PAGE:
WHEN assessing the surprise call-ups to the latest Scotland squad, the hand of assistant manager Mark McGhee appeared to betray itself in the selection of Gordon Greer.
In six months’ time the central defender will turn 33. Until picked for the Croatian World Cup qualifier Gordon Strachan’s side face a week on Friday, the senior international experience of the former Kilmarnock, Swindon, Clyde, Doncaster and Blackburn Rovers player amounted to a B cap seven years ago, and a Futures team outing a year earlier.
Greer, though, is captain of Brighton, where it just so happens McGhee resides, having once managed there. Such powers of deduction, however, turn out to be less Holmesian and more Hong Kong Phooey.
“He had been on the radar prior to Gordon and I coming into our positions here. Craig Levein had spoken to me about him, Mick Oliver had spoken about him but, up until now, there have been people in front of him,” said McGhee, who can put up a persuasive case for Greer deserving his place. “He has been part of a team that has had the best defensive record in the Championship. I have seen as much of him as I have seen any of the others.
“When they played Arsenal in the FA Cup [Olivier] Giroud gave Brighton a hard day. His movement was clever and that is the most challenged I have seen Gordon in any game [he was substituted after 37 minutes of the 3-2 defeat]. All the others he has coped with.
“He is good on the ball. I know it is important to Gordon Strachan that everyone at the back is prepared to get on the ball and pass it out, and he is encouraged to do that every week with Brighton.”
Greer was willing to postpone his summer break to seize a chance, McGhee revealed, on the proviso that a chance really existed. With Wigan’s Gary Caldwell out injured and now out of the English Premier League, Christophe Berra having slumped to the English third tier with Wolverhampton Wanderers, Andy Webster a player whose fitness and Hearts future seem permanently uncertain, and, Grant Hanley aside, desperately few other options, then surely a chance exists for any Scottish centre-back who is willing and appears able in some way.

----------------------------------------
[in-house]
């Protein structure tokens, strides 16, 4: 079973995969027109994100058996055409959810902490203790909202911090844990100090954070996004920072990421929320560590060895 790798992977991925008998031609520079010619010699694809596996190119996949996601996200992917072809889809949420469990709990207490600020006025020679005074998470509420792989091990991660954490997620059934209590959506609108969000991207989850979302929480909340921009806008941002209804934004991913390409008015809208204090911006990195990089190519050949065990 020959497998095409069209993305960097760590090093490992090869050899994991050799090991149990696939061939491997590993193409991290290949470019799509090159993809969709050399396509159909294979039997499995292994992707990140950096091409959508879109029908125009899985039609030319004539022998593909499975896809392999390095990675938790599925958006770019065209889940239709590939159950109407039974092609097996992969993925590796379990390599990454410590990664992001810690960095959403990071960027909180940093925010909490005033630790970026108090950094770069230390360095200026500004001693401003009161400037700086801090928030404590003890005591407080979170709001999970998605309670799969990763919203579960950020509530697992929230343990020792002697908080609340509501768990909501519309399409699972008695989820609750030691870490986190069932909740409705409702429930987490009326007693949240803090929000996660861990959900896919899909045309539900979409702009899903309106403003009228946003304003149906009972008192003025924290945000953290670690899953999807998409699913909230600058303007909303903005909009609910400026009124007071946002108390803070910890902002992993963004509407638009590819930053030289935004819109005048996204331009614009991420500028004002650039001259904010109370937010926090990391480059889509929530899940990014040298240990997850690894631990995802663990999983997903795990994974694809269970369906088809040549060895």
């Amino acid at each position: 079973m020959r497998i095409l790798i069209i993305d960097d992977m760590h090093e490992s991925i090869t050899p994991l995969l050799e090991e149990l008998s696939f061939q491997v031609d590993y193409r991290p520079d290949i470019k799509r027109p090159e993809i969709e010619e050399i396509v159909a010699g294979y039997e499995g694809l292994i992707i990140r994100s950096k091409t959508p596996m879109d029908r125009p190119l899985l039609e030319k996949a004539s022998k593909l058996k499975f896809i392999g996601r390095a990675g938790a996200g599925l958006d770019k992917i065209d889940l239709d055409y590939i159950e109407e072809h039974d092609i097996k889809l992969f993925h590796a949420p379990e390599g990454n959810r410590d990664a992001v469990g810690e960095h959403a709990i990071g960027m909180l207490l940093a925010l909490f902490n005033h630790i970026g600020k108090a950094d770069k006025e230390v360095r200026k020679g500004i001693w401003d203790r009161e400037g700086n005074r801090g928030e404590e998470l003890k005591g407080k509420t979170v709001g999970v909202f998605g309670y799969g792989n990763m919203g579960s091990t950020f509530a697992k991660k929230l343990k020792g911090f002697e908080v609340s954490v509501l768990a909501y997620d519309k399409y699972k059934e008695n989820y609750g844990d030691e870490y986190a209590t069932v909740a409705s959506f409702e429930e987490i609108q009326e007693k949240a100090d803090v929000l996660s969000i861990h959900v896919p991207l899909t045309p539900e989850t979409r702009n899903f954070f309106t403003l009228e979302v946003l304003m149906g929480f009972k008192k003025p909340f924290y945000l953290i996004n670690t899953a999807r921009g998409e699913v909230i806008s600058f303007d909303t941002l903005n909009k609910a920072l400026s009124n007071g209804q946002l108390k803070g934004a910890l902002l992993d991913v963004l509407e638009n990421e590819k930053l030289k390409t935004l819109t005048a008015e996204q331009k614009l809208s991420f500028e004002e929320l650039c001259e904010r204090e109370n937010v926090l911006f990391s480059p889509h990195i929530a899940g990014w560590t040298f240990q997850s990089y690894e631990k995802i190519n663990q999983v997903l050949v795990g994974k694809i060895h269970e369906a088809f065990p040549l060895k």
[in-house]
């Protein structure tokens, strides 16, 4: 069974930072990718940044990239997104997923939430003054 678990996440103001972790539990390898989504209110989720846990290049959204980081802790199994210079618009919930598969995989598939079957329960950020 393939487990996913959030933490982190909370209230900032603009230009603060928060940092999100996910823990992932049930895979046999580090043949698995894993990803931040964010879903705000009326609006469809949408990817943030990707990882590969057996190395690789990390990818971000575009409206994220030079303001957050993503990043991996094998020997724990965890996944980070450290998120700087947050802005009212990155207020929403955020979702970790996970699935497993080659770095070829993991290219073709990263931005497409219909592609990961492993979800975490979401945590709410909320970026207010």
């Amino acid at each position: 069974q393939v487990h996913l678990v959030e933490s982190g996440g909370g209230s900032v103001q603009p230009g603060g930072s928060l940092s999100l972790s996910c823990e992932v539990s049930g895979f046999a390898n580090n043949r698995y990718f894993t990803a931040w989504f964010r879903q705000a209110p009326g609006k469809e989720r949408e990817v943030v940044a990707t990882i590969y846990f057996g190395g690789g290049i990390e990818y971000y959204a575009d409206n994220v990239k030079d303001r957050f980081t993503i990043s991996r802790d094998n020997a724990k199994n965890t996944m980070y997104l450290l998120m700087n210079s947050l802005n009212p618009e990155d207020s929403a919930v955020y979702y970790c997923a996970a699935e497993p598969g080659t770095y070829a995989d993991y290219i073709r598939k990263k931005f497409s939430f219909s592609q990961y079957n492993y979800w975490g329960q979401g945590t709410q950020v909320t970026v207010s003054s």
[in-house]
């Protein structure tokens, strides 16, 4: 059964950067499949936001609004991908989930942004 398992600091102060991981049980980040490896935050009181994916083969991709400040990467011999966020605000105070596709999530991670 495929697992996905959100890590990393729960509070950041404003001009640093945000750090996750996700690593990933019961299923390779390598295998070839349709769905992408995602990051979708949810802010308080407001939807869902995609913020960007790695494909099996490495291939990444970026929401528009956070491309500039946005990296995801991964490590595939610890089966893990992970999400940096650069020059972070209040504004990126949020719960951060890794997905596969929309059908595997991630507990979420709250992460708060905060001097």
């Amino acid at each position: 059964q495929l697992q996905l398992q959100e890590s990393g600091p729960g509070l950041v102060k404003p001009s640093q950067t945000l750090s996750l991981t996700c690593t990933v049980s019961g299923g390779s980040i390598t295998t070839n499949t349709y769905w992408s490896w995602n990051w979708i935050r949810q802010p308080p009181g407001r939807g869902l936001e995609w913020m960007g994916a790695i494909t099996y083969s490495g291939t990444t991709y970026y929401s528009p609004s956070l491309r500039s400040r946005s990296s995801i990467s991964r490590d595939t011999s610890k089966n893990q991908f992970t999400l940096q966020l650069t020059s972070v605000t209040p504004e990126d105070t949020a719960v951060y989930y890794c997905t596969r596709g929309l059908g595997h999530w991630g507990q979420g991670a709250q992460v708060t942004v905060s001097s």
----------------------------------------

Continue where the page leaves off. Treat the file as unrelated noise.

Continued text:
“I think that the impression I got when I spoke to Gordon was that all he was asking for was a fair deal. In that sense, he was saying, ‘yeah, I’m not bothered about delaying my holiday so long as it is genuine and I then have the opportunity to be in the next squad if I do well’,” McGhee said.
Maybe Greer is going to Zagreb by default but the Scotland assistant manager knows through personal experience how such circumstances can be the very making of football careers. “The way I put it to Gordon was that you can view it any way like you like, that you’re in because we find ourselves short, or as an opportunity. You are in, for whatever reason. I cited the fact that when I went to Aberdeen Stevie Archibald and wee Joe [Harper] were in the team and I struggled a bit. It was only when Joe got injured out here that I suddenly got an opportunity and I was never out of the team. There is something similar for Gordon here. Gordon can come in, impress in training and, if he gets the opportunity to play, he could be part of the up-and-coming squad.”
If Greer does play he is liable to find himself having to deal with Mario Mandzukic, who just last weekend netted to set Bayern Munich on their way to Champions League success. “That is the challenge to him,” McGhee said. “If he doesn’t fancy that then he should have said no because when I phoned him he knew who plays for Croatia. You want players with a bit of ambition and who want to challenge themselves [and he has that].”
The impact that potential other new cap Tony Watt made at Champions League level in the winter engenders hope that the youngster might embrace a challenge such as the daunting one that awaits Scotland in the Balkans next week. “Anybody who scores against a team like Barcelona has to be taken seriously,” McGhee said. “He is another one like Stuart Armstrong and Gary Mackay-Steven, who we feel will be an important part of the squad in the next 18 months to two years. The earlier we can get a look at them, not only in games, but in training and getting to know the boys a bit will be of benefit to them.”
Of benefit to Scotland is the fact that the third man in Strachan’s backroom team, Stuart McCall, elected to stay with Motherwell this week despite the offer to manage old club Sheffield United. But McGhee welcomes McCall’s decision to stay put for reasons that extend beyond his interest in the national set-up.
“Stuart is involved in the competition here week in, week out, and has an intimate knowledge of the division up here. I think that’s valuable to us. I think the more we can stop some sort of brain-drain the better.”